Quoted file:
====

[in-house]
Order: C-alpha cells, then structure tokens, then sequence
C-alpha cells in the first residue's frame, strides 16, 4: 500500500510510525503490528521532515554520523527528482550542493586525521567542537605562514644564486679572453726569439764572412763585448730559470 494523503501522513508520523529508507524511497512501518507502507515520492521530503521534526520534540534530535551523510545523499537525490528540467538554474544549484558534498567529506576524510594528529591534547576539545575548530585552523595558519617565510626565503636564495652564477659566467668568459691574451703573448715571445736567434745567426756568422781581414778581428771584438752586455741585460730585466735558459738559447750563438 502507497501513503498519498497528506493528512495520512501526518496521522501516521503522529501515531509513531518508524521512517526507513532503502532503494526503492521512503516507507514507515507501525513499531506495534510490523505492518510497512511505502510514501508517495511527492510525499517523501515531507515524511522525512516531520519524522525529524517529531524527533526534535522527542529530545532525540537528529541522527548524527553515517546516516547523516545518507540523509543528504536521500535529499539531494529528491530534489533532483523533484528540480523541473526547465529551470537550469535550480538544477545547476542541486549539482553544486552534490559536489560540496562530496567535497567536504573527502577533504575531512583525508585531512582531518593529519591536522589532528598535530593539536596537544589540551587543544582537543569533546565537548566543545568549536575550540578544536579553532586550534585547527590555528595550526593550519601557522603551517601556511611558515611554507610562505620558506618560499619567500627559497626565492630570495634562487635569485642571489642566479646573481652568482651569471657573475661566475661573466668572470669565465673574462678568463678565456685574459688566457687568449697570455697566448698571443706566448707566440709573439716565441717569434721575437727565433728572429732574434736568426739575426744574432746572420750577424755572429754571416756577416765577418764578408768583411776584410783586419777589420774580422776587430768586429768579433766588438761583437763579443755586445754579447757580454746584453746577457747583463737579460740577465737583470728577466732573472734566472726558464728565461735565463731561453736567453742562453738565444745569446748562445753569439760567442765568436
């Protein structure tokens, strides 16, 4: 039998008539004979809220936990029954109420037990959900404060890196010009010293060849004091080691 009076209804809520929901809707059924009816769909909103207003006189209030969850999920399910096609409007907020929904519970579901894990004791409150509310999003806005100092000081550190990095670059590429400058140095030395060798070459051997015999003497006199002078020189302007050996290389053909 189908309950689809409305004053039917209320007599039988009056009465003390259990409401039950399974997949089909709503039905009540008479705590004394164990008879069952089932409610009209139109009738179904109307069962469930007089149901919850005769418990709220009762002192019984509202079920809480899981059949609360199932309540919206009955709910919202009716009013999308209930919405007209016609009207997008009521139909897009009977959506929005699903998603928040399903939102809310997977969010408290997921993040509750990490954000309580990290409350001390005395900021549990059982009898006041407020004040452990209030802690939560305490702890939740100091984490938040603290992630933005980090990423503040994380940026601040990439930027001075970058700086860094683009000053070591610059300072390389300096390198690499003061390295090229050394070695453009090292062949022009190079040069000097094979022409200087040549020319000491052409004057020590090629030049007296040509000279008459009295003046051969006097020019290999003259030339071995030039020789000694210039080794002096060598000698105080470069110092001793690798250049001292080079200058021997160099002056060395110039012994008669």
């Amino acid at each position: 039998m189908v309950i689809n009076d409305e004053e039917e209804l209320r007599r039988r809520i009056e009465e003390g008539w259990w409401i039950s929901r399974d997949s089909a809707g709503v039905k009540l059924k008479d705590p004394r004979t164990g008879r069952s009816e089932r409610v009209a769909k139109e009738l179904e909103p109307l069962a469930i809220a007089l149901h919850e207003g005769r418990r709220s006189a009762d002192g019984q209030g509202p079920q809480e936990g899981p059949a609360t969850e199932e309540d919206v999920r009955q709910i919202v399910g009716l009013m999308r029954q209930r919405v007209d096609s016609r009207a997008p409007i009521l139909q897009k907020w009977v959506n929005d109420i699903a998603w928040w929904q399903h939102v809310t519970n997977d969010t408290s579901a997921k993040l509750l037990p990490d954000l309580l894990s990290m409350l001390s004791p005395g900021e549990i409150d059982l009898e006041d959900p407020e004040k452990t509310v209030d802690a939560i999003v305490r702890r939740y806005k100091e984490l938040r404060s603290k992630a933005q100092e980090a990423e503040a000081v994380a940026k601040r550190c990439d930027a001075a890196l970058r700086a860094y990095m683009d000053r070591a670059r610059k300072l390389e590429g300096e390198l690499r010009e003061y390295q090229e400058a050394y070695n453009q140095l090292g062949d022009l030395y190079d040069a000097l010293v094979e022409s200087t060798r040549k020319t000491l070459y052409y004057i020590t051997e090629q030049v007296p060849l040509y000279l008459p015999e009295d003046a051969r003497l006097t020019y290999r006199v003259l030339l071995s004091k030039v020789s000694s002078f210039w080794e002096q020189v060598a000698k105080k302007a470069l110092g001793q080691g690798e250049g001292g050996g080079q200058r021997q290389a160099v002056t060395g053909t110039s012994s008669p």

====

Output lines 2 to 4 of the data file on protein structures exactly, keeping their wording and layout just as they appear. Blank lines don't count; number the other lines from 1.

Order: C-alpha cells, then structure tokens, then sequence
C-alpha cells in the first residue's frame, strides 16, 4: 500500500510510525503490528521532515554520523527528482550542493586525521567542537605562514644564486679572453726569439764572412763585448730559470 494523503501522513508520523529508507524511497512501518507502507515520492521530503521534526520534540534530535551523510545523499537525490528540467538554474544549484558534498567529506576524510594528529591534547576539545575548530585552523595558519617565510626565503636564495652564477659566467668568459691574451703573448715571445736567434745567426756568422781581414778581428771584438752586455741585460730585466735558459738559447750563438 502507497501513503498519498497528506493528512495520512501526518496521522501516521503522529501515531509513531518508524521512517526507513532503502532503494526503492521512503516507507514507515507501525513499531506495534510490523505492518510497512511505502510514501508517495511527492510525499517523501515531507515524511522525512516531520519524522525529524517529531524527533526534535522527542529530545532525540537528529541522527548524527553515517546516516547523516545518507540523509543528504536521500535529499539531494529528491530534489533532483523533484528540480523541473526547465529551470537550469535550480538544477545547476542541486549539482553544486552534490559536489560540496562530496567535497567536504573527502577533504575531512583525508585531512582531518593529519591536522589532528598535530593539536596537544589540551587543544582537543569533546565537548566543545568549536575550540578544536579553532586550534585547527590555528595550526593550519601557522603551517601556511611558515611554507610562505620558506618560499619567500627559497626565492630570495634562487635569485642571489642566479646573481652568482651569471657573475661566475661573466668572470669565465673574462678568463678565456685574459688566457687568449697570455697566448698571443706566448707566440709573439716565441717569434721575437727565433728572429732574434736568426739575426744574432746572420750577424755572429754571416756577416765577418764578408768583411776584410783586419777589420774580422776587430768586429768579433766588438761583437763579443755586445754579447757580454746584453746577457747583463737579460740577465737583470728577466732573472734566472726558464728565461735565463731561453736567453742562453738565444745569446748562445753569439760567442765568436
């Protein structure tokens, strides 16, 4: 039998008539004979809220936990029954109420037990959900404060890196010009010293060849004091080691 009076209804809520929901809707059924009816769909909103207003006189209030969850999920399910096609409007907020929904519970579901894990004791409150509310999003806005100092000081550190990095670059590429400058140095030395060798070459051997015999003497006199002078020189302007050996290389053909 189908309950689809409305004053039917209320007599039988009056009465003390259990409401039950399974997949089909709503039905009540008479705590004394164990008879069952089932409610009209139109009738179904109307069962469930007089149901919850005769418990709220009762002192019984509202079920809480899981059949609360199932309540919206009955709910919202009716009013999308209930919405007209016609009207997008009521139909897009009977959506929005699903998603928040399903939102809310997977969010408290997921993040509750990490954000309580990290409350001390005395900021549990059982009898006041407020004040452990209030802690939560305490702890939740100091984490938040603290992630933005980090990423503040994380940026601040990439930027001075970058700086860094683009000053070591610059300072390389300096390198690499003061390295090229050394070695453009090292062949022009190079040069000097094979022409200087040549020319000491052409004057020590090629030049007296040509000279008459009295003046051969006097020019290999003259030339071995030039020789000694210039080794002096060598000698105080470069110092001793690798250049001292080079200058021997160099002056060395110039012994008669």